With its hatchback design, the Golf can carry an enormous amount of cargo. Flip the articulated rear seat bottom, remove the rear headrests and fold one or both rear seats backs down to create a cavernous space. 

Americans are starting to buy more hatchbacks, especially those with four doors (or five if you prefer to count that way). 

Hatchbacks historically have been hugely popular in Europe, perhaps the most popular body style there. Hatchbacks offer some of the functional benefits of station wagons, including easy access to cargo through side doors and the rear hatch. A split rear seat allows carrying one rear passenger along with luggage and long items like skis or fly rods. A cargo cover shields possessions from prying eyes when the rear seats are flipped up. 


Golf comes with an unusually high level of standard equipment, including anti-lock disc brakes and side-impact airbags. There's an unexpected level of refinement. Forget the grained plastic wood found in many cars. This trim is the real thing. Stylish instruments look like aircraft components at night with vibrant red needles over backlighted indigo gauges. Power windows with auto-up and auto-down are normally not found in this class. 

Golf's cupholders are well placed and adequate for most container sizes. There's plenty of storage space, with a large glove box, deep door pockets and a center tray that's useful for stowing cellular telephones. Driver and passenger doors use different inside handles that make them easy to close.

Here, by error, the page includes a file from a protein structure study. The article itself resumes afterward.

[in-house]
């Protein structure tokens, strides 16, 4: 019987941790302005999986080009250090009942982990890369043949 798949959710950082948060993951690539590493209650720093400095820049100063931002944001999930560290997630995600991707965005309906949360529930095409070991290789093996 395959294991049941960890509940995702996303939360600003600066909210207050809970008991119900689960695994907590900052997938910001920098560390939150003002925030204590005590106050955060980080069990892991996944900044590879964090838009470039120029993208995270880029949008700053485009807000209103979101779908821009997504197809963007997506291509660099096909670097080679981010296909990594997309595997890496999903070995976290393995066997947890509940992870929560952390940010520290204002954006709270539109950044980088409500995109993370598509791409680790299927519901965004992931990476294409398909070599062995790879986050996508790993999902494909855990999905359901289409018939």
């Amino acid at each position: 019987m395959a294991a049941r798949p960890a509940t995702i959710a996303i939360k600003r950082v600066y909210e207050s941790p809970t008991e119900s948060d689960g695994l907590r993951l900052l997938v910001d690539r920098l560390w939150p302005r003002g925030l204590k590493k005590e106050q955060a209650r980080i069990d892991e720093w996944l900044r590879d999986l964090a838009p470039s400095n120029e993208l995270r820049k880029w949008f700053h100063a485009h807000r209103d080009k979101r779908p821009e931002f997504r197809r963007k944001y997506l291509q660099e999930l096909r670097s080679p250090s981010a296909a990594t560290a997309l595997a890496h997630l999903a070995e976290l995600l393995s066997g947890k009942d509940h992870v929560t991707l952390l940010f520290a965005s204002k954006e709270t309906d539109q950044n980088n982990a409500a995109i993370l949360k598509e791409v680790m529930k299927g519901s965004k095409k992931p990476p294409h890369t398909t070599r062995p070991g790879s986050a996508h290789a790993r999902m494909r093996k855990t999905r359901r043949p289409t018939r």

Seats in the 1.8T are firm and supportive. More side bolstering would help brace driver and passenger in tight corners, however. Seating adjustments are trademark Volkswagen with its unique jack to adjust seat height; they are a bit difficult to use at first with an awkward knob for adjusting rake, but familiarity improves this. 

Rear seats seem surprisingly roomy with plenty of headroom for all but the tallest passengers. There isn't much stretch-out legroom, but sliding your feet under the front seats makes for a quite comfortable place for short trips. Three-point seat belts are used in all three positions in the rear, an excellent safety feature normally found on expensive luxury cars. 

The optional Monsoon Sound System is one of the best factory stereos I've heard, with crisp highs and snappy bass response. 

Driving Impression